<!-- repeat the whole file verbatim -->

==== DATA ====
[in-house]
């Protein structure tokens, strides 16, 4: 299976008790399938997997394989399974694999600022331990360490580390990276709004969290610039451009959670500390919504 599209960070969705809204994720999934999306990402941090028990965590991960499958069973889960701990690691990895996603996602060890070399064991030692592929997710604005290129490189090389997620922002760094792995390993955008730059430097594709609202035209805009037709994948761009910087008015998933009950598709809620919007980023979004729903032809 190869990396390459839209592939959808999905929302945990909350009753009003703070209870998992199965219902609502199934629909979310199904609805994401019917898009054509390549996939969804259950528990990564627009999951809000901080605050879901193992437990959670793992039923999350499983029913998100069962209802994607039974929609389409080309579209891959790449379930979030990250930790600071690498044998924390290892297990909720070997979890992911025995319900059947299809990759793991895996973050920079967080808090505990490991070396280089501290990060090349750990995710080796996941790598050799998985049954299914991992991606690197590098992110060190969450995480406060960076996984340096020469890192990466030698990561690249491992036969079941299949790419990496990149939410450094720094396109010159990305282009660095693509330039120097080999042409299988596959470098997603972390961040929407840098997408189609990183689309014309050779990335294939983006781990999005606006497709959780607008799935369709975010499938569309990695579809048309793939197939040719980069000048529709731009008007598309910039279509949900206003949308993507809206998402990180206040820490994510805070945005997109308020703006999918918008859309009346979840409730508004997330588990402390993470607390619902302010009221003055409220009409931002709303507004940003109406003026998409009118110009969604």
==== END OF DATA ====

[in-house]
């Protein structure tokens, strides 16, 4: 299976008790399938997997394989399974694999600022331990360490580390990276709004969290610039451009959670500390919504 599209960070969705809204994720999934999306990402941090028990965590991960499958069973889960701990690691990895996603996602060890070399064991030692592929997710604005290129490189090389997620922002760094792995390993955008730059430097594709609202035209805009037709994948761009910087008015998933009950598709809620919007980023979004729903032809 190869990396390459839209592939959808999905929302945990909350009753009003703070209870998992199965219902609502199934629909979310199904609805994401019917898009054509390549996939969804259950528990990564627009999951809000901080605050879901193992437990959670793992039923999350499983029913998100069962209802994607039974929609389409080309579209891959790449379930979030990250930790600071690498044998924390290892297990909720070997979890992911025995319900059947299809990759793991895996973050920079967080808090505990490991070396280089501290990060090349750990995710080796996941790598050799998985049954299914991992991606690197590098992110060190969450995480406060960076996984340096020469890192990466030698990561690249491992036969079941299949790419990496990149939410450094720094396109010159990305282009660095693509330039120097080999042409299988596959470098997603972390961040929407840098997408189609990183689309014309050779990335294939983006781990999005606006497709959780607008799935369709975010499938569309990695579809048309793939197939040719980069000048529709731009008007598309910039279509949900206003949308993507809206998402990180206040820490994510805070945005997109308020703006999918918008859309009346979840409730508004997330588990402390993470607390619902302010009221003055409220009409931002709303507004940003109406003026998409009118110009969604």